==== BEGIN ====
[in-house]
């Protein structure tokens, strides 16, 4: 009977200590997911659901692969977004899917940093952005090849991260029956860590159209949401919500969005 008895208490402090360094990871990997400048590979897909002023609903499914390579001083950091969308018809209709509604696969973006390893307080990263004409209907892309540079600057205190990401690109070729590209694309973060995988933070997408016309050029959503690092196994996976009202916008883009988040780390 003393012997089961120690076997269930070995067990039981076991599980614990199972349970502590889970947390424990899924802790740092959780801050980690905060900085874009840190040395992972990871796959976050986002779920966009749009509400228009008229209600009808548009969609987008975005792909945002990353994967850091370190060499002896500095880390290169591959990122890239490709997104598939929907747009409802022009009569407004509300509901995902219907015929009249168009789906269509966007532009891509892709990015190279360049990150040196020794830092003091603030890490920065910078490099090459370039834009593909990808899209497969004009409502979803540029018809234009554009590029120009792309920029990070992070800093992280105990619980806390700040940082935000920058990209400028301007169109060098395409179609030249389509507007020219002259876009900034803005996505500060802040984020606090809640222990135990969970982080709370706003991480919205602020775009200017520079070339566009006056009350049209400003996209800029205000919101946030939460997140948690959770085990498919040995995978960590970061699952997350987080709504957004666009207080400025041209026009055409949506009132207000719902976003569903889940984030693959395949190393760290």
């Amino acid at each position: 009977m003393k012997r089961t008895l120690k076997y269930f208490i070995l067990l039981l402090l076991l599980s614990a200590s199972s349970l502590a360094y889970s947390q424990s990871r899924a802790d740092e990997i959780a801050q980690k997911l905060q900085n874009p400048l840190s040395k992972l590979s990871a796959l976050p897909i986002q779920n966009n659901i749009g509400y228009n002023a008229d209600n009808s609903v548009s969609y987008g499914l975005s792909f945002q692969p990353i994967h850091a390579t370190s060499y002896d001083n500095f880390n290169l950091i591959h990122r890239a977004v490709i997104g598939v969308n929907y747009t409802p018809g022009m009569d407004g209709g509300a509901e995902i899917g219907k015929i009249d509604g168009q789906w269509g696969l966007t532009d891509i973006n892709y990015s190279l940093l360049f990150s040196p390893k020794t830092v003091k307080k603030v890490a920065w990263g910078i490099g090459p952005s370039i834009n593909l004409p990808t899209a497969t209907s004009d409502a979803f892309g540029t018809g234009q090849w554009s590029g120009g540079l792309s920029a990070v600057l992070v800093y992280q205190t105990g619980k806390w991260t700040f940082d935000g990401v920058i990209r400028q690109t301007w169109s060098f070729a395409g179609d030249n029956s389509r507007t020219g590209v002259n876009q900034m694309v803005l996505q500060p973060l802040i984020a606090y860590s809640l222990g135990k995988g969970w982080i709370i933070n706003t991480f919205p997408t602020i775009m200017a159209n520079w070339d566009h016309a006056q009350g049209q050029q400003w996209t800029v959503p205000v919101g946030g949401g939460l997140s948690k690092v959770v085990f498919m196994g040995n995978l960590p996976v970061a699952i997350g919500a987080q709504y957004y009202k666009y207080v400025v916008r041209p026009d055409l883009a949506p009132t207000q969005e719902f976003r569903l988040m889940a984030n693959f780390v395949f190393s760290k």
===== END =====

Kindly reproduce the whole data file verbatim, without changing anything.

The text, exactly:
[in-house]
């Protein structure tokens, strides 16, 4: 009977200590997911659901692969977004899917940093952005090849991260029956860590159209949401919500969005 008895208490402090360094990871990997400048590979897909002023609903499914390579001083950091969308018809209709509604696969973006390893307080990263004409209907892309540079600057205190990401690109070729590209694309973060995988933070997408016309050029959503690092196994996976009202916008883009988040780390 003393012997089961120690076997269930070995067990039981076991599980614990199972349970502590889970947390424990899924802790740092959780801050980690905060900085874009840190040395992972990871796959976050986002779920966009749009509400228009008229209600009808548009969609987008975005792909945002990353994967850091370190060499002896500095880390290169591959990122890239490709997104598939929907747009409802022009009569407004509300509901995902219907015929009249168009789906269509966007532009891509892709990015190279360049990150040196020794830092003091603030890490920065910078490099090459370039834009593909990808899209497969004009409502979803540029018809234009554009590029120009792309920029990070992070800093992280105990619980806390700040940082935000920058990209400028301007169109060098395409179609030249389509507007020219002259876009900034803005996505500060802040984020606090809640222990135990969970982080709370706003991480919205602020775009200017520079070339566009006056009350049209400003996209800029205000919101946030939460997140948690959770085990498919040995995978960590970061699952997350987080709504957004666009207080400025041209026009055409949506009132207000719902976003569903889940984030693959395949190393760290």
């Amino acid at each position: 009977m003393k012997r089961t008895l120690k076997y269930f208490i070995l067990l039981l402090l076991l599980s614990a200590s199972s349970l502590a360094y889970s947390q424990s990871r899924a802790d740092e990997i959780a801050q980690k997911l905060q900085n874009p400048l840190s040395k992972l590979s990871a796959l976050p897909i986002q779920n966009n659901i749009g509400y228009n002023a008229d209600n009808s609903v548009s969609y987008g499914l975005s792909f945002q692969p990353i994967h850091a390579t370190s060499y002896d001083n500095f880390n290169l950091i591959h990122r890239a977004v490709i997104g598939v969308n929907y747009t409802p018809g022009m009569d407004g209709g509300a509901e995902i899917g219907k015929i009249d509604g168009q789906w269509g696969l966007t532009d891509i973006n892709y990015s190279l940093l360049f990150s040196p390893k020794t830092v003091k307080k603030v890490a920065w990263g910078i490099g090459p952005s370039i834009n593909l004409p990808t899209a497969t209907s004009d409502a979803f892309g540029t018809g234009q090849w554009s590029g120009g540079l792309s920029a990070v600057l992070v800093y992280q205190t105990g619980k806390w991260t700040f940082d935000g990401v920058i990209r400028q690109t301007w169109s060098f070729a395409g179609d030249n029956s389509r507007t020219g590209v002259n876009q900034m694309v803005l996505q500060p973060l802040i984020a606090y860590s809640l222990g135990k995988g969970w982080i709370i933070n706003t991480f919205p997408t602020i775009m200017a159209n520079w070339d566009h016309a006056q009350g049209q050029q400003w996209t800029v959503p205000v919101g946030g949401g939460l997140s948690k690092v959770v085990f498919m196994g040995n995978l960590p996976v970061a699952i997350g919500a987080q709504y957004y009202k666009y207080v400025v916008r041209p026009d055409l883009a949506p009132t207000q969005e719902f976003r569903l988040m889940a984030n693959f780390v395949f190393s760290k």